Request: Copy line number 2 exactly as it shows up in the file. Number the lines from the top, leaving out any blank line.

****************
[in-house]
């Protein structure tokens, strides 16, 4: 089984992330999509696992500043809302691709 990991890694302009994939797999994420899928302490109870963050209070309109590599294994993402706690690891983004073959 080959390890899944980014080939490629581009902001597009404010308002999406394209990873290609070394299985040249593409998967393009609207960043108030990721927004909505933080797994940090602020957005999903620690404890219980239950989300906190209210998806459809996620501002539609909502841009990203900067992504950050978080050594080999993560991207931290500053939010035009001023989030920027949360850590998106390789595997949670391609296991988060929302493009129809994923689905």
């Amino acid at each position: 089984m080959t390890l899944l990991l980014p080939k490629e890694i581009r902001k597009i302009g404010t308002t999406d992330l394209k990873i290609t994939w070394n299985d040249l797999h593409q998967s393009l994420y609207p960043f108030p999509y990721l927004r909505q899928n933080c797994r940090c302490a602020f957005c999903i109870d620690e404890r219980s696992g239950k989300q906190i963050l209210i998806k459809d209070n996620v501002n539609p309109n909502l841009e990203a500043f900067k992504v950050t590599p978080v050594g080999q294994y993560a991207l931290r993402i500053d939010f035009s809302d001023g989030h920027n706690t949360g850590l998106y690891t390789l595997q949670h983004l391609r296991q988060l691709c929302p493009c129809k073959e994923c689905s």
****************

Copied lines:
């Protein structure tokens, strides 16, 4: 089984992330999509696992500043809302691709 990991890694302009994939797999994420899928302490109870963050209070309109590599294994993402706690690891983004073959 080959390890899944980014080939490629581009902001597009404010308002999406394209990873290609070394299985040249593409998967393009609207960043108030990721927004909505933080797994940090602020957005999903620690404890219980239950989300906190209210998806459809996620501002539609909502841009990203900067992504950050978080050594080999993560991207931290500053939010035009001023989030920027949360850590998106390789595997949670391609296991988060929302493009129809994923689905």